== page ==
Fell in Love
Traveled to Wisconsin
Traveled to SeaTac
Gained 20 pounds
Passed out at an Airport (Sorry mom nothing serious! lol)
Fell out of Love
Broke Someone’s Heart
Finally Admitted To Myself that My Heart was Broken
Traveled to Fort Lauderdale
Traveled to Chicago
Traveled to Indianapolis
Partially Realized my own Worth
Traveled to Southern California
Traveled to NYC
Traveled to D.C.
Added my Mom on Facebook
Saw Bruno Mars
Became Emotionally Invested
Saw The Suffers
Broke Someone’s Heart, again 😦
Realized Life is Precious
Even though it’s only the beginning of October, this year has been one of the best years of my life. I love to enjoy these thoughts in the moment, because who knows what will happen tomorrow. In regards to these memories, there are definitely more events that have happened, but I think these outline the milestones of my year. Some of these have very detailed stories behind them and maybe one day I’ll share their details, but for right now I’ll just let you ponder.
I have dozens of times a day where I stare at my phone, computer, and most importantly, other people with a blank stare, because I did not send for them, and yet, they came for me (or someone I love).
The one thing people keep coming for me is around being single and having the audacity to desire a romantic relationship; and GET THIS, actually actively work towards having one. Oh, and then when I get dumped, ghosted, catfished, or another date goes horribly wrong, most times, I actually feel some type of way about it – sad, angry, upset, disappointed, despair, and a little hopeless about my love life. You know, normal shit when your heart breaks or cracks a little, normal HUMAN emotions, that all humans feel, or so I thought. Because apparently, you’re not allowed to feel these things, or should let the dust fall off your shoulder, because if not, that is indicative of the fact that you haven’t spending enough time working on myself, focusing on my career, and loving myself.
Maybe you’re confused about what I mean here, because I did just kind of ramble off a bunch of thoughts. I’m talking about whenever you communicate your desire to have a partner, frustrations with the process, and wanting to be loved by a romantic person in your life, people hit you with well-meaning cliches that insinuate your lack of self-awareness and growth. Things like:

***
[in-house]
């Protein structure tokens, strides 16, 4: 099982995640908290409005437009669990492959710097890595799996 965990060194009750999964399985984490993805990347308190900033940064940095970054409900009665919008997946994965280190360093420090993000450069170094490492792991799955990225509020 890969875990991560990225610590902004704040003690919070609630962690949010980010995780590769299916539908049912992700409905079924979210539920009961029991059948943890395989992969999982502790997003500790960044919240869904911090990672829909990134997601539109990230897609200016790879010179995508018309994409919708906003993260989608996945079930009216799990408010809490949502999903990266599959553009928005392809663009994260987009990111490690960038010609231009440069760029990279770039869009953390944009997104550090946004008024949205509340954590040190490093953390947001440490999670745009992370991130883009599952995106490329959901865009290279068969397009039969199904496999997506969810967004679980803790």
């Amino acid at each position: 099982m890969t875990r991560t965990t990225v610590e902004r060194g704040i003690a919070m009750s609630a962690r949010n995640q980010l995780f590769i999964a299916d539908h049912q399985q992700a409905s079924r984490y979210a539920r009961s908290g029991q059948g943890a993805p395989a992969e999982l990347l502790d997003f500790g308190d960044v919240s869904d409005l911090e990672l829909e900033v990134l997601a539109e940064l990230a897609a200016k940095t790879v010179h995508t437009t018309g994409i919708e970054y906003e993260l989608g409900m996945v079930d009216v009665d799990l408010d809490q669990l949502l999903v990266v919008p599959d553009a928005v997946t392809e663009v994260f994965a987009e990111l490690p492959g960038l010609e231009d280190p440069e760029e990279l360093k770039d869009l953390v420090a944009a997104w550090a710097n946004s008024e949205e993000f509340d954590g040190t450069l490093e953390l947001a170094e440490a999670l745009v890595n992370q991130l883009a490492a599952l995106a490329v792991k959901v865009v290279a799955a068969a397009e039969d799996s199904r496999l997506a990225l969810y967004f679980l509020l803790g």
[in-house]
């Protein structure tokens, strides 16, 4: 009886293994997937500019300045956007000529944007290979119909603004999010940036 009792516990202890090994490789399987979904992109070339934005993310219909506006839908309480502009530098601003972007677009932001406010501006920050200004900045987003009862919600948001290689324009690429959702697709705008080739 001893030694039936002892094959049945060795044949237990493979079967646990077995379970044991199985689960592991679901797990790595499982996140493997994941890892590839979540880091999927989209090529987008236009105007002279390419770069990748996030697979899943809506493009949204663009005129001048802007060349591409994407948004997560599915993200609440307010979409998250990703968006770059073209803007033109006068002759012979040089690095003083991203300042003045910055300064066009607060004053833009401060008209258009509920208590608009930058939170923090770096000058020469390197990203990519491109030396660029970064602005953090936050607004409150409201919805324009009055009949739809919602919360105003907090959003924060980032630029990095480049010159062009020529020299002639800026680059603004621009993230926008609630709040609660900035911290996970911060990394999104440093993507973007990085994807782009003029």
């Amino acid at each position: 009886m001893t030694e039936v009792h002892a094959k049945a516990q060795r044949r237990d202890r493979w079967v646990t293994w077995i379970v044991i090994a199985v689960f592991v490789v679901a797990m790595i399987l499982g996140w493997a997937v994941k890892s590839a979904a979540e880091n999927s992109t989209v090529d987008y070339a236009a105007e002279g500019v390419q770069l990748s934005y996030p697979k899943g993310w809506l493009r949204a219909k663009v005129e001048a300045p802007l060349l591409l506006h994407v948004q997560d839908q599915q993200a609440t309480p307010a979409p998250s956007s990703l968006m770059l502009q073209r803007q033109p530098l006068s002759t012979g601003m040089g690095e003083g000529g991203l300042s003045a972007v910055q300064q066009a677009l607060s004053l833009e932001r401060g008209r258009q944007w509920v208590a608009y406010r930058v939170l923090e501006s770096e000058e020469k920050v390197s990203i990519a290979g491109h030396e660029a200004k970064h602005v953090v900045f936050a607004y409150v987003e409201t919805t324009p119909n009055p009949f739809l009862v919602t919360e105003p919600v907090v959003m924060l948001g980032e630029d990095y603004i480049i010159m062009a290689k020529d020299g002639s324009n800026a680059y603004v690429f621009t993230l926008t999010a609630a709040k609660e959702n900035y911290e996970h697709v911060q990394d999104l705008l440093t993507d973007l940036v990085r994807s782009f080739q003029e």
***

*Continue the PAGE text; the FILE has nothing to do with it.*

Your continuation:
“You really should take this time to focus on yourself and grow, so you can be ready for him.”
“This time in your life should be focused on your career/education/financial/health/physical growth, not a man.”
“You can’t expect anyone to love you until you love yourself.”
“Maybe the universe/God/Buddha/Allah/the Saints are telling you that you are not ready, you need to do more work on yourself.”
“Fix yourself first.”
Fine. Whatever. Good advice in its own right. You SHOULD always be focusing on yourself and growing, EVEN when you’re in a relationship. And sure, there are some people who are not ready for a relationship for all kinds of reasons. However, what you’re not going to do (or shouldn’t do) is ASSUME this is true for everyone, including myself. Hardly any of my gorgeous, handsome, talented, intelligent friends are sitting at home solely focused on a mate, not pursuing or haven’t pursued further education, not thinking about and improving at least one of the three types of health – spiritual, physical or mental, skipping work, and not going out, or only doing those things to catch a partner. NOT ONE.